7. 7
    Martyn Hughes

    ‘Some years ago, on a camping trip, my friend Joe Ray and I resolved that should one of us be unfortunate enough to be bitten on the penis by a venomous serpent, and oral suction by the other was the only life saving measure available, then the afflicted party would simply have to die.’

    Depends on what your friend Joe ray looks like would be my consideration before saving him ;D

  8. 8
    movablebooklady

    “My dear, I don’t care what these people do, so long as they don’t do it in the streets and frighten the horses.” Mrs. Patrick Campbell, famous actress of the Victorian era (b.1865, d.1940).

  9. 9
    San Ban

    I don’t see the point in debating whether (as it seems to be) homosexuality is an inborn trait. It matters not whether they choose, why they so choose, or are simply Born This Way. I figure it’s a person’s right to associate with whomever they choose, and what two or more consenting adults do among themselves is no business of mine, anyone else’s or the government’s as long as they don’t cause harm to anyone. End of.

  10. 10
    San Ban

    Oh, and this: you’d rather DIE than do something you find “annoying” and “unaesthetic”??? I find the idea of eating the flesh of another animal repulsive, but I am pretty sure I would kill and eat an animal if my (or my best friend’s) life depended upon it.

    btw, sucking a snakebite doesn’t work!

  11. 11
    strange gods before me ॐ

    I agree with Noadi. I don’t find it to be an offensive story, but it rings homophobic.

  12. 12
    tarian

    Um. Yeah. “And then! A wild gay appears!” This article has a few other issues beyond the quaint tale of two lads camping that raise red flags for me. Conflation of priestly pedophilia with homosexuality (really? again?), use of “gay” as a noun (these are still people, with all of the attendant complexity; reducing them to their orientation alone is dehumanizing), the cissexist and gender stereotype-reinforcing description of women and men in the final paragraph… Any one of these things in isolation wouldn’t have necessarily done it, but piled on top of each other, I get the impression that you have some unpacking to do.

  13. 13
    Grimalkin

    Gonna have to second Naodi and Russel. The rest of the post was spot on, but the first paragraph was very “Touching another penis with your mouth? Ick, gay” and left a really bad taste in my mouth while reading the rest.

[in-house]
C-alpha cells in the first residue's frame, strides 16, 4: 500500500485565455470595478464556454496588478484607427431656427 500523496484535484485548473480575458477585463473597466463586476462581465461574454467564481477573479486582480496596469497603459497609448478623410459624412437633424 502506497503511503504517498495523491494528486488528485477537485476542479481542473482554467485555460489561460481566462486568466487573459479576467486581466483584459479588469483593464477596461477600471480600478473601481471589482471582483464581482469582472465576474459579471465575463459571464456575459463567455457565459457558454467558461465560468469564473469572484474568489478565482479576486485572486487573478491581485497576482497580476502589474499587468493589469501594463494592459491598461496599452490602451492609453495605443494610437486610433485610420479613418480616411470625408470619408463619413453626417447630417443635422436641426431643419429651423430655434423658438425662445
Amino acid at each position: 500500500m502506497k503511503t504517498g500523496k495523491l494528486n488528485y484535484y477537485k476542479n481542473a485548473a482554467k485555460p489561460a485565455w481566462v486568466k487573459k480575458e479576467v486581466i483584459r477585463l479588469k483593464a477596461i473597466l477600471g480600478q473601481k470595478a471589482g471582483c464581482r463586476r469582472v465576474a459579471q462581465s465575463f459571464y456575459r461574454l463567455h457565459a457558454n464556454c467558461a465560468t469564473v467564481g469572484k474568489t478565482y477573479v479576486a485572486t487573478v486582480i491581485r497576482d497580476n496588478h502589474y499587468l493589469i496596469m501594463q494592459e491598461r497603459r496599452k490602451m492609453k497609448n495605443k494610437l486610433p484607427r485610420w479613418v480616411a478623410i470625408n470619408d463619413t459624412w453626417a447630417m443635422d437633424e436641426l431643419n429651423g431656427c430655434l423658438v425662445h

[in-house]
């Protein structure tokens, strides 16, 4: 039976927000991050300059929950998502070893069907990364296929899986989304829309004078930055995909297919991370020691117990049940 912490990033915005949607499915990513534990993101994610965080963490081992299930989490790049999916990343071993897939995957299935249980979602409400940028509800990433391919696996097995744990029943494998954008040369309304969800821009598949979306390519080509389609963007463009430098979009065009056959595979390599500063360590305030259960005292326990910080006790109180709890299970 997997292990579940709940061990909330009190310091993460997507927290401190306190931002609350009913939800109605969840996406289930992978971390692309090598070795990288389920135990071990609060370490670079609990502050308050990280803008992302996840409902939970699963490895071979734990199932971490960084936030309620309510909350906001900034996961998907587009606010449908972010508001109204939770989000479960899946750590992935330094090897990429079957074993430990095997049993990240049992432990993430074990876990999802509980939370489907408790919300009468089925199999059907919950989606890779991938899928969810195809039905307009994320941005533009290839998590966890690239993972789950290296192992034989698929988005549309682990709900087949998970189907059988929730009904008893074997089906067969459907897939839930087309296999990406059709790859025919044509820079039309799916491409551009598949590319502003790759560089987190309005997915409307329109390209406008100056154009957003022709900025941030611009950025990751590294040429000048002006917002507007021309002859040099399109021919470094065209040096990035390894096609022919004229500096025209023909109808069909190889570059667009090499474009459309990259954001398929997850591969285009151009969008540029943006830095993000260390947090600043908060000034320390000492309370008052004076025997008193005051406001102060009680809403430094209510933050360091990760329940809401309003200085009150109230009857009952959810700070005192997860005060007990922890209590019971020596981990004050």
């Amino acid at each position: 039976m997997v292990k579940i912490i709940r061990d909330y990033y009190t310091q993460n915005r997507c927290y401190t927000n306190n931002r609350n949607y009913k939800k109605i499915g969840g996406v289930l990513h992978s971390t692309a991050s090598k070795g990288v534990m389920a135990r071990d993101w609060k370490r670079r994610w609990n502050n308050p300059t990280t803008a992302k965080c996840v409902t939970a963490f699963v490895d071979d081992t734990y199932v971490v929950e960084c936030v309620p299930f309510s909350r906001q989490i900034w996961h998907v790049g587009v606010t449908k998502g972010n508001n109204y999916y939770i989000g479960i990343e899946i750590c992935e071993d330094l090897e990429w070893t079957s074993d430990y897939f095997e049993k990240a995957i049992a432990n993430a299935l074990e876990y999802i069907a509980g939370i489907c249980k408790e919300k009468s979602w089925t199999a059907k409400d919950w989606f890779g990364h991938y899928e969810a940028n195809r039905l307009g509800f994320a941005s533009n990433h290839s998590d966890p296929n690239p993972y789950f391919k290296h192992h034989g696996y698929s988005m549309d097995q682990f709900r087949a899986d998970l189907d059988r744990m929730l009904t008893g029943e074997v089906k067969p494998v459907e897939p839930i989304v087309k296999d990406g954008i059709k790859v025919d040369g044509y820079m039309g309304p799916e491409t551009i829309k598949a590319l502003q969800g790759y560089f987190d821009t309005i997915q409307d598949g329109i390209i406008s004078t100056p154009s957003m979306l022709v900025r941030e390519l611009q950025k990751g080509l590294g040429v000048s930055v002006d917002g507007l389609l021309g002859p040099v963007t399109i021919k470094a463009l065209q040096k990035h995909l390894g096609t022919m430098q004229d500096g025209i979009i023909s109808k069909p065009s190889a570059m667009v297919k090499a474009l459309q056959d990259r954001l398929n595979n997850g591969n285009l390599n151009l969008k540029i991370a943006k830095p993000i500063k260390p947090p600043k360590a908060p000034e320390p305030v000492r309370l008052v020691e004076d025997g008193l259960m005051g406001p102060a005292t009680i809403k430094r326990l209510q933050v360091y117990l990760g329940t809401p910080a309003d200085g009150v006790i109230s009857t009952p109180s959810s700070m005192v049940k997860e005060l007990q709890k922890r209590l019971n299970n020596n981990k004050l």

Also, homophobia is not “fear” of homosexuality in the sense that arachnophobia is fear of spiders. It’s the entire range of negative emotions, from disgust or annoyance to hatred and fear. Being so put off due to the idea that a life-saving act would be remotely similar to a homosexual act that dying seems more favorable definitely falls under that definition. Even while joking.

  14. 14
    drewnewman

    Hell, if I or a friend gets bitten on the cock on a desert island then two things are going to happen.

    1 – one of us is going to get a mouth full of penis
    2 – that snake is going in the cooking pot – cheeky little bugger!

    As for the post – yes it is somewhat tainted by the intro.

  15. 15
    James Croft

    Indeed. As a gay man I also found the opening to exhibit sexual prejudice. I spent ten years of my life dating women, while struggling to accept myself as gay, and I never found sex with a women to be “unaesthetic and curious”. Now I’ve accepted myself, I wouldn’t say “never again” to sex involving a woman if the situation seemed fit. I certainly wouldn’t take the extraordinary position of saying, in effect, “even if your life depended on it, I wouldn’t do something involving your sexual organs.” I’m afraid this is indeed an example of (I’m sure unintentional) prejudice.

    1. 15.1
      Edwin Kagin

      Do not do unto others as you would that others would do unto you. Your tastes may not be the same.

  16. 16
    James Croft

    When you say you wouldn’t suck the poison off another man’s cock to save his life, you’ve gone way beyond taste into prejudice.

  17. 17
    HappiestSadist, Repellent Little Martyr

    The snakebite thing is homophobic as hell. As is the referring to LGB people as “gays” and “homosexuals”. And then the conflation of pedophilia with queerness, WTF. And, as tarian said, the cissexism.

    And as for the “practice them in the streets” bit, you do now there’s more to being LGB than actually fucking, yes? As in, people get fucking murdered for practicing their queerness int he street by holding their partner’s hand. I’m so sorry you find the idea of people in love “unaesthetic”. Your revulsion is both intensely homophobic and noted.

    And last, fuck off with this “the poor homos, they just can’t help it” shit. Even if I woke up every single morning and decided to be queer, I wouldn’t deserve the treatment LGBT people get.

    I know you think you’re being progressive and tolerant with this, but this is really, really offensive.

  18. 18
    Ms. Daisy Cutter, General Manager for the Cleveland Steamers